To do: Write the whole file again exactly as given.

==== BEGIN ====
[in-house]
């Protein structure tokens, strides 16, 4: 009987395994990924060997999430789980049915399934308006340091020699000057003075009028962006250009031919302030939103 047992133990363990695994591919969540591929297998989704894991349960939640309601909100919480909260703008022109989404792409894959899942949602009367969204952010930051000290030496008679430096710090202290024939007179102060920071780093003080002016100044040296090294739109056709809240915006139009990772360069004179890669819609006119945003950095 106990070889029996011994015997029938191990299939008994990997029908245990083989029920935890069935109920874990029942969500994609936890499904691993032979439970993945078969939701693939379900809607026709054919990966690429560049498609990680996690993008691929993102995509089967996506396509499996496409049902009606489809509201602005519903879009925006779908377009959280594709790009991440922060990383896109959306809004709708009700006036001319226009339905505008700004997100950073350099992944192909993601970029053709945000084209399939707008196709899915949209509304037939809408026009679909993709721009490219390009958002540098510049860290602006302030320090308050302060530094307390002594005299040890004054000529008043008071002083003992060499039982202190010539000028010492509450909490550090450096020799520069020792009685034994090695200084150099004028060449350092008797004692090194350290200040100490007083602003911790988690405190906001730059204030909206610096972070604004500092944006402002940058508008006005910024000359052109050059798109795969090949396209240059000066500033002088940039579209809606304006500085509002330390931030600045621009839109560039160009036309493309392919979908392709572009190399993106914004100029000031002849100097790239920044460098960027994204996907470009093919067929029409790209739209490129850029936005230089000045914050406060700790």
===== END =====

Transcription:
[in-house]
């Protein structure tokens, strides 16, 4: 009987395994990924060997999430789980049915399934308006340091020699000057003075009028962006250009031919302030939103 047992133990363990695994591919969540591929297998989704894991349960939640309601909100919480909260703008022109989404792409894959899942949602009367969204952010930051000290030496008679430096710090202290024939007179102060920071780093003080002016100044040296090294739109056709809240915006139009990772360069004179890669819609006119945003950095 106990070889029996011994015997029938191990299939008994990997029908245990083989029920935890069935109920874990029942969500994609936890499904691993032979439970993945078969939701693939379900809607026709054919990966690429560049498609990680996690993008691929993102995509089967996506396509499996496409049902009606489809509201602005519903879009925006779908377009959280594709790009991440922060990383896109959306809004709708009700006036001319226009339905505008700004997100950073350099992944192909993601970029053709945000084209399939707008196709899915949209509304037939809408026009679909993709721009490219390009958002540098510049860290602006302030320090308050302060530094307390002594005299040890004054000529008043008071002083003992060499039982202190010539000028010492509450909490550090450096020799520069020792009685034994090695200084150099004028060449350092008797004692090194350290200040100490007083602003911790988690405190906001730059204030909206610096972070604004500092944006402002940058508008006005910024000359052109050059798109795969090949396209240059000066500033002088940039579209809606304006500085509002330390931030600045621009839109560039160009036309493309392919979908392709572009190399993106914004100029000031002849100097790239920044460098960027994204996907470009093919067929029409790209739209490129850029936005230089000045914050406060700790």